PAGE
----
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From megfee.com a watercolour by E. Rhondeau Morgan

Ok, this makes it sound really cheesy. But as I try to make my own way in the world, I am loving this wave of wise young women sharing the lessons they have learned. Made more exciting by the way we think we ‘know’ them from their social media and blogging presence. Also: I don’t know if it’s solely because of Royal Wedding fever but I think there is something of Meghan Markle about the beautiful Meg Fee? No?

Meg lived in New York for 13 years, since she was 18. She met a lot of ‘maybe’ men, she battled an eating disorder, she hated jobs, she lost a friend in that painful way we all seem to have suffered. But she makes every warm cupped latte and cold bitter wind sound beautiful.

Laura Jane Williams, a feminist whirlwind I love to follow on Instagram @superlativelylj was email friends with Meg Fee for several years before they finally met in Paris. They shared the most intimate things across the Atlantic Ocean. I love that. And it gives reminds me of Time to Talk Beauty and I! (Irish Sea… met in Belfast, still!)

“This is a missive to and from the muddled middle.”

Each chapter is a place in New York, the West Village, The A Train, West 10th Street. She plots disappointments and her own mistakes, she doesn’t dwell on work, because it’s not important. I love how she writes. There’s one chapter, ‘On Home’ and she writes ‘And when I call you in hysterics, when I collapse into you undone by something you think small and ridiculous, just the moment before your impulse to fix everything kicks in, give me three words: I hear you.’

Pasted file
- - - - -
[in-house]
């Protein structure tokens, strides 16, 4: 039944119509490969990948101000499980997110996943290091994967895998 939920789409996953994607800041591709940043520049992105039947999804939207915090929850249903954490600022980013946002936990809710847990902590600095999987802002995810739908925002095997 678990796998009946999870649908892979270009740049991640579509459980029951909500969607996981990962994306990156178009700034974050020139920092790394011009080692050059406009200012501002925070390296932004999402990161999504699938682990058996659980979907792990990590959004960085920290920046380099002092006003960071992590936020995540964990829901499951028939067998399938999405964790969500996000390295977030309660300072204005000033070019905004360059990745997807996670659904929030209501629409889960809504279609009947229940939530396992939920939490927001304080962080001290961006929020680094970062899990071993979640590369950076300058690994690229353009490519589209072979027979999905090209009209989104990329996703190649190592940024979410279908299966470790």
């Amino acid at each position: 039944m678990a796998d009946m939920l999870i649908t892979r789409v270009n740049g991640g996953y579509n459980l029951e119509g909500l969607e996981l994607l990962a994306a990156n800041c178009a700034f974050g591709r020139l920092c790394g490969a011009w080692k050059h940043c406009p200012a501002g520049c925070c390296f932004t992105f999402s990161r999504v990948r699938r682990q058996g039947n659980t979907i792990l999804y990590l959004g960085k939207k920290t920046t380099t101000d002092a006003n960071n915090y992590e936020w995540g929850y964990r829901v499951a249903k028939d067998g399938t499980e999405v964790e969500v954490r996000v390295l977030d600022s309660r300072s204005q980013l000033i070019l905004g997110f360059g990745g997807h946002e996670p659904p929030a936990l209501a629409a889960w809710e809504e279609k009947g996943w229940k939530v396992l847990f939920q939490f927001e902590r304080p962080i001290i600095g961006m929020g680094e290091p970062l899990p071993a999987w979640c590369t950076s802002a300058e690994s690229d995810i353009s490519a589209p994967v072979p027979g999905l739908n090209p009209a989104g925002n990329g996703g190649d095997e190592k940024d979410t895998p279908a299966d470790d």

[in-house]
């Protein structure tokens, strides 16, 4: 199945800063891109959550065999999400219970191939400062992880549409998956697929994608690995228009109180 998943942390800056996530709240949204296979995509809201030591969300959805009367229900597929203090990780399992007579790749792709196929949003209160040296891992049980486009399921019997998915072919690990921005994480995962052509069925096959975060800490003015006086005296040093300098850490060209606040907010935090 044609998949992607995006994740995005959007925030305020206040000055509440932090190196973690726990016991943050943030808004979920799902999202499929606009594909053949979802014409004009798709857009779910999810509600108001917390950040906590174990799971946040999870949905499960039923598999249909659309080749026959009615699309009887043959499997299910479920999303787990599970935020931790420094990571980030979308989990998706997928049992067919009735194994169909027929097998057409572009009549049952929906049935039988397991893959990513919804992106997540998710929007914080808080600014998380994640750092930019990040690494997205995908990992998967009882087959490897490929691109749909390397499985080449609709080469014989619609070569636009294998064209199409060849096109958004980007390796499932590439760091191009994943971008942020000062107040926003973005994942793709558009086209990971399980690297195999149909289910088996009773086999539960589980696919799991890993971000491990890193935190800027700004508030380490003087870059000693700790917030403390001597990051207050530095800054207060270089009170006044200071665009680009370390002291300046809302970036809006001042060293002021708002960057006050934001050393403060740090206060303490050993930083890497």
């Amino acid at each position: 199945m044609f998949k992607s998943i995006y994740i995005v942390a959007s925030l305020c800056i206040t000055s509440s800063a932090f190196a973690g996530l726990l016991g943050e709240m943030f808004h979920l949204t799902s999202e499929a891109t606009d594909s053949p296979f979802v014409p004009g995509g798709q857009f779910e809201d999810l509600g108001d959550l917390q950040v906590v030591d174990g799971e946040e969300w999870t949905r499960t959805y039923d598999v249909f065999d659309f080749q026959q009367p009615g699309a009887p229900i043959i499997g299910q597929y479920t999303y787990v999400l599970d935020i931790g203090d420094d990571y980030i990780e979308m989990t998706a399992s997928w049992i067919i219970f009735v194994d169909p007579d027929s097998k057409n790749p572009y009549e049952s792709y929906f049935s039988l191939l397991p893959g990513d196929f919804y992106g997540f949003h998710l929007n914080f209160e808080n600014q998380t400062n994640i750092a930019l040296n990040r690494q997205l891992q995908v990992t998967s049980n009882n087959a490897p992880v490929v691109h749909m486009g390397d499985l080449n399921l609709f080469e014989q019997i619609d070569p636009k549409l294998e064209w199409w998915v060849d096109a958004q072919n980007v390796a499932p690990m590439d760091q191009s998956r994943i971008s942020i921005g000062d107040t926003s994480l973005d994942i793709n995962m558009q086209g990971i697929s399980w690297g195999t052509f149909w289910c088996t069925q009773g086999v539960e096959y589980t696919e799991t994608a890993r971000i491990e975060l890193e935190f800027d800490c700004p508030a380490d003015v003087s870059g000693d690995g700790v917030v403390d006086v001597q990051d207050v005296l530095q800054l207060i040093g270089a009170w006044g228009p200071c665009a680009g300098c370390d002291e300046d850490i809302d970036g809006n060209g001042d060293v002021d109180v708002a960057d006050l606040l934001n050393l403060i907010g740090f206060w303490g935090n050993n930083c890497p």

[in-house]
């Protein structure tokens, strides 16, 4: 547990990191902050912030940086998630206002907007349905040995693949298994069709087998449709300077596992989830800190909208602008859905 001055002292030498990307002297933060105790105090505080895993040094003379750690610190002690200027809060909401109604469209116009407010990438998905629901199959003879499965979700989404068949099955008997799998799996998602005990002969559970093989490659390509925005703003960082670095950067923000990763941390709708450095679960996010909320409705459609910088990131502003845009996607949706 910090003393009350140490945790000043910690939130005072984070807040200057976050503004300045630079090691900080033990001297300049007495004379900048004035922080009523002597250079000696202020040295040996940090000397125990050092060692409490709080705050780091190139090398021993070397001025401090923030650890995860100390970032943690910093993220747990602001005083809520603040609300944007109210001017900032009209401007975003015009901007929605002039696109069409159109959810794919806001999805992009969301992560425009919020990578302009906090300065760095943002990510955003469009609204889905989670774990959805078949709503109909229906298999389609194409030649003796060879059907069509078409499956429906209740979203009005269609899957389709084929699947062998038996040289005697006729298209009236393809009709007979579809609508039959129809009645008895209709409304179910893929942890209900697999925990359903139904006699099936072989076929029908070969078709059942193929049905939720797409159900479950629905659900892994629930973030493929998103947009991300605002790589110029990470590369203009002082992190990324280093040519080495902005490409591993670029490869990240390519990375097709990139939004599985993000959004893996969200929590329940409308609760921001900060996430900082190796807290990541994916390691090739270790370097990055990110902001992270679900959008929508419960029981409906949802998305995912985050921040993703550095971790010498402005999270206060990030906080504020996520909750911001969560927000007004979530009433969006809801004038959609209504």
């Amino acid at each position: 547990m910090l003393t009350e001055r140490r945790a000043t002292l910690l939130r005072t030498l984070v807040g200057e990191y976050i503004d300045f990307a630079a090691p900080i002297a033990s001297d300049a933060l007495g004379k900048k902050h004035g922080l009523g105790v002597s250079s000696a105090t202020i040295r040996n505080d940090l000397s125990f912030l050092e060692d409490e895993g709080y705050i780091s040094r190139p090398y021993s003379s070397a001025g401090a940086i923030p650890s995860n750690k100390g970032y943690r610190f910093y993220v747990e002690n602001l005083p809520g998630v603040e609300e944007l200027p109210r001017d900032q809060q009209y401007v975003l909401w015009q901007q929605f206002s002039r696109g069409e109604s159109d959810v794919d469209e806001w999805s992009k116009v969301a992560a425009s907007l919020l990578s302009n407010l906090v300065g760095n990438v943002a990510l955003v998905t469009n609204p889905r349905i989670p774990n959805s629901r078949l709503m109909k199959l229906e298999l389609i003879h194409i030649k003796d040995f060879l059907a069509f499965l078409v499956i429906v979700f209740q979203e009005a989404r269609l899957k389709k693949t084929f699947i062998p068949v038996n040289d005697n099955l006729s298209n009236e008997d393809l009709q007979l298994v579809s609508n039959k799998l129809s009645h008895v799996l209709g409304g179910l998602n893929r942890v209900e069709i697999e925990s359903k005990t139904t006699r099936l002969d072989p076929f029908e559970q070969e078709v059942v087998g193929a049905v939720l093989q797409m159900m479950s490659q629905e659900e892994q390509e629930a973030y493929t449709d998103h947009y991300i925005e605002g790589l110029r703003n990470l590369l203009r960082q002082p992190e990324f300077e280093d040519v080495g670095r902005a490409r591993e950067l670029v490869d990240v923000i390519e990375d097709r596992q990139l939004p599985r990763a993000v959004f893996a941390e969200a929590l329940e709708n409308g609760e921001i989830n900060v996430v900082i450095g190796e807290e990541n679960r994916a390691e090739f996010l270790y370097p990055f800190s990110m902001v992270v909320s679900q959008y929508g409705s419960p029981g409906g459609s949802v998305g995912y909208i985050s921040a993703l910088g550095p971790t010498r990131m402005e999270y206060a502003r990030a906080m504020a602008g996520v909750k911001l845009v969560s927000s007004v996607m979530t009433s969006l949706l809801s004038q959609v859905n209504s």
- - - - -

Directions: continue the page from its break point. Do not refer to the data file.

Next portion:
Reading between the lines, I don’t think she’s met the man of her dreams just yet, but she’s ok with that. She’s often overwhelmed by how much there is to look forward to. Most of the women I have read, shared, sent the link around to friends recently, the ones writing most truthfully and relatably about love are alone.

Maybe the danger is Meg’s chaos and grace are not as chaotic and a lot more graceful than mine. Briefly I worry that my misadventures and wasted time and indecision are a lot more damaging than hers. But this is not the point.

It’s a book you want to underline and memorise passages from, and I just love that so many women are sharing their favourite lines online. I was crying by the end. There’s a lot of wisdom here. I was annoyed LJW picked out a line in the foreword, ‘I am every man who has hurt me, and the quiet hope that we’ve only got to get it right once.’ Because what a cracker of a line, and I was waiting for it throughout the whole book.

‘The year leading up to my 30th birthday was astonishing. Mostly in it’s ability to wound. It was a year of so many What Ifs and blind curves on unlit roads. A year in which, just as soon as I thought I knew where the story was going, the ground would shift beneath my feet.’

I think anyone who is struggling with their twenties will get something from this book. I have read it twice already. Hold fast to hope, as Meg would say.